What’s better than

going to see the anarchic stylings of a surreal, almost dadaist, comedian in the art-deco surrounds of the Enmore Theatre?

Seeing the anarchic stylings of a surreal, almost dadaist, comedian whacked out of his brain on horse-tranquiliser strength painkillers after his motorbike accident, that’s what. Imagine the strangest scenario you can involving Stevie Wonder and female lobster groupies – I guarantee that Ross Noble is weirder than you.

felabilongtigtog and I had been looking forward to Ross Noble’s show for quite some weeks, having enjoyed his stints on ABC-TV’s Spicks and Specks immensely. We knew we’d have a good time, but we didn’t think we would actually laugh until we cried.

Poor Ross showed the X-ray of his dislocated shoulder before it was fixed up – it appears to be a rotated and impacted fracture of the humeral head, distally displaced approximately 8 cm so his rotator cuff will have been torn to buggery. I think this is the worst humeral fracture-dislocation I’ve ever seen – it’ll probably end up in textbooks. I’m impressed that he only cancelled one show.

He’s on for the rest of the week as part of the Cracker Comedy Festival. Catch him if you can.

We’re going to see another weird comedian from the British Isles later this month – Dylan Moran. Will he make us cry laughing too?

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4 replies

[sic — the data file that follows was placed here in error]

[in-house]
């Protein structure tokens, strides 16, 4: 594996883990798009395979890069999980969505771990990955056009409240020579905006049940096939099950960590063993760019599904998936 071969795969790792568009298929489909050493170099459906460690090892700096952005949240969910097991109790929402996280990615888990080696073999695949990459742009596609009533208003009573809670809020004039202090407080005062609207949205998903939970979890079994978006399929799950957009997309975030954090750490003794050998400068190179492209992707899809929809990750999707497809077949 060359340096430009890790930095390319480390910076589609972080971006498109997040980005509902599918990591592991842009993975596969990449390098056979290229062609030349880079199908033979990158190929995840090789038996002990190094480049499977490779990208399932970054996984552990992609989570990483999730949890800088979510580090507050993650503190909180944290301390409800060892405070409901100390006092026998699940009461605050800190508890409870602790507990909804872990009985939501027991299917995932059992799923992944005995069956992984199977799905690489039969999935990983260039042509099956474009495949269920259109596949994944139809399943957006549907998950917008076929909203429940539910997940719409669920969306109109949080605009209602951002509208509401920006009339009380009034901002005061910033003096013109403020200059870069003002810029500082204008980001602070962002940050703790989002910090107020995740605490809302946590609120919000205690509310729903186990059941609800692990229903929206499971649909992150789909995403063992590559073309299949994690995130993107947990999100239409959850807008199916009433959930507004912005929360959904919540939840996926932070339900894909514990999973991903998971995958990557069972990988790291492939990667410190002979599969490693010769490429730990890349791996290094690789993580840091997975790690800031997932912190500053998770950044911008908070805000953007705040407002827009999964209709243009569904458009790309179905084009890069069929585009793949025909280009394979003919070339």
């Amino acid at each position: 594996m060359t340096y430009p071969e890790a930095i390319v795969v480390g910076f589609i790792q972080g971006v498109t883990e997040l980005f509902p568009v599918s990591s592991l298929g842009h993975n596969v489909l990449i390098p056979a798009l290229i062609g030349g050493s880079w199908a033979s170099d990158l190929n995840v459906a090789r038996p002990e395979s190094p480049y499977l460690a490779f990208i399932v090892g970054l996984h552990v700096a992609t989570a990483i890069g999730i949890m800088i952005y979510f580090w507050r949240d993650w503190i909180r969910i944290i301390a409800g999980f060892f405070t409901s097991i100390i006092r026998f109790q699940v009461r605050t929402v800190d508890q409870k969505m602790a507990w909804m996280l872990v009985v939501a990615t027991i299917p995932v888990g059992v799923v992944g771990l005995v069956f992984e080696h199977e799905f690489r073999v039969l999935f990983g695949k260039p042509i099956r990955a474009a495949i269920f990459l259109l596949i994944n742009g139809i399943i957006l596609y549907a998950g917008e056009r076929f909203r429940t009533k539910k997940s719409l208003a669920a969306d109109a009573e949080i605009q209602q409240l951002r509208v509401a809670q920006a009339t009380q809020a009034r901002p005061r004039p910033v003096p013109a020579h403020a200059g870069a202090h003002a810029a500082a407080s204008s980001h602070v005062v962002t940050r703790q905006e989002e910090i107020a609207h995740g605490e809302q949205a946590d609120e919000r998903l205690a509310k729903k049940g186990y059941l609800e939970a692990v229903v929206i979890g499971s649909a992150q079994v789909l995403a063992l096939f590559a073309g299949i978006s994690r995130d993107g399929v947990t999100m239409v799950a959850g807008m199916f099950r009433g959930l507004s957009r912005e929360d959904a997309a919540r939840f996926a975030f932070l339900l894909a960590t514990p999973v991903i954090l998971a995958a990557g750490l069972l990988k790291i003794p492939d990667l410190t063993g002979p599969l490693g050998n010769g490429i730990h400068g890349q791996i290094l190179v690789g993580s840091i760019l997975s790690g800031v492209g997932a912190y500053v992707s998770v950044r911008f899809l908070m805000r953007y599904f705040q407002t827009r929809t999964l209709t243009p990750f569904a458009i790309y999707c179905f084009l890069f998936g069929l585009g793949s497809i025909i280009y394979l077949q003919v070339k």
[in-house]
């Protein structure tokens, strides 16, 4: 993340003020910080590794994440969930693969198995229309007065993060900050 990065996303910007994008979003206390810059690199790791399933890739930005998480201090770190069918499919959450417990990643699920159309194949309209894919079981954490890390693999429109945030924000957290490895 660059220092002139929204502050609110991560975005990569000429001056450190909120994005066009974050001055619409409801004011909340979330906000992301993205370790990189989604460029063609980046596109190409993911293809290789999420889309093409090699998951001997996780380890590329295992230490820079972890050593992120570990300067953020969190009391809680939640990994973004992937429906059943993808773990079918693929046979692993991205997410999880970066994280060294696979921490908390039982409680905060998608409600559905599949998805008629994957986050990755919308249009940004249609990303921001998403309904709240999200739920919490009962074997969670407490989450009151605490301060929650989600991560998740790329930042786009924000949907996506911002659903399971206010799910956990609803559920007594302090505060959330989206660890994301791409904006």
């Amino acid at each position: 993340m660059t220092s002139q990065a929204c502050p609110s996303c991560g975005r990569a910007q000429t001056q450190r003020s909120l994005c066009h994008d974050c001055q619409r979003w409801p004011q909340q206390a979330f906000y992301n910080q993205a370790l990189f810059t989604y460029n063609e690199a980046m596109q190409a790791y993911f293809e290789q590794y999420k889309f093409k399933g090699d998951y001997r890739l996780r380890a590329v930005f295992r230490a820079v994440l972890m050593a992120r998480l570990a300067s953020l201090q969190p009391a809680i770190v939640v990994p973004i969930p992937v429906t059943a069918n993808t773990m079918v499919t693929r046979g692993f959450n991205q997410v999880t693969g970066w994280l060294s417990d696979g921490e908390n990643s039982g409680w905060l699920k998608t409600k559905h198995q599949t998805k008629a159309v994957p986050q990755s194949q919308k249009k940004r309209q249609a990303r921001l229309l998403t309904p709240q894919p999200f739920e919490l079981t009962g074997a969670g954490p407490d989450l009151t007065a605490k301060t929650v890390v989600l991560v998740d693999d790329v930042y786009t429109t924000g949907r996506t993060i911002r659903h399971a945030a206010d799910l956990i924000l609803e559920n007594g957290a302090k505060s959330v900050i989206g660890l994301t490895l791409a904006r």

1. I heard Ross on the Radio talking about the accident – was laughing so hard.I wish I could get to the show.Enjoy Dylan – I’ve only ever seen him on TV – but he was hilarious.

  2. Apparently Ross is living in Oz most of the year now, having been snagged by a dinky-di temptress. So I’m sure he’ll be touring your way sometime later this year.It was a great show – he obviously had a loose spine of prepared routines but he improvised around them and especially in the first half appeared to go off-script entirely for quite long periods of utter mayhem. I’ve seen a lot of comedy and a lot of impro, so I’m a bit hard to impress these days, but one has to hand it to anyone who can actually make one cough and splutter while the tears roll down one’s cheeks.

  3. I heard Dylan on the radio this morning. He gave Fran Kelly a hard time…it was very entertaining. She sounded a bit miffed.Enjoy your blog…it’s changed my perception of physios as merely being bluff sporty people!

  4. I’ve heard Dylan on the radio a bit this week too, although not the interview with Fran. He’s amazingly dry, which can be hard to deal with for an interviewer.As to the other: I’m a lapsed physio, elsewhere – I got better!A lot of physios are bluff sporty people, but a lot are people who just don’t want to work in an office. That was the reason I ended up in the field.I would hazard that the main characterist most physios have in common is a strong pragmatic streak. That and the bossiness.

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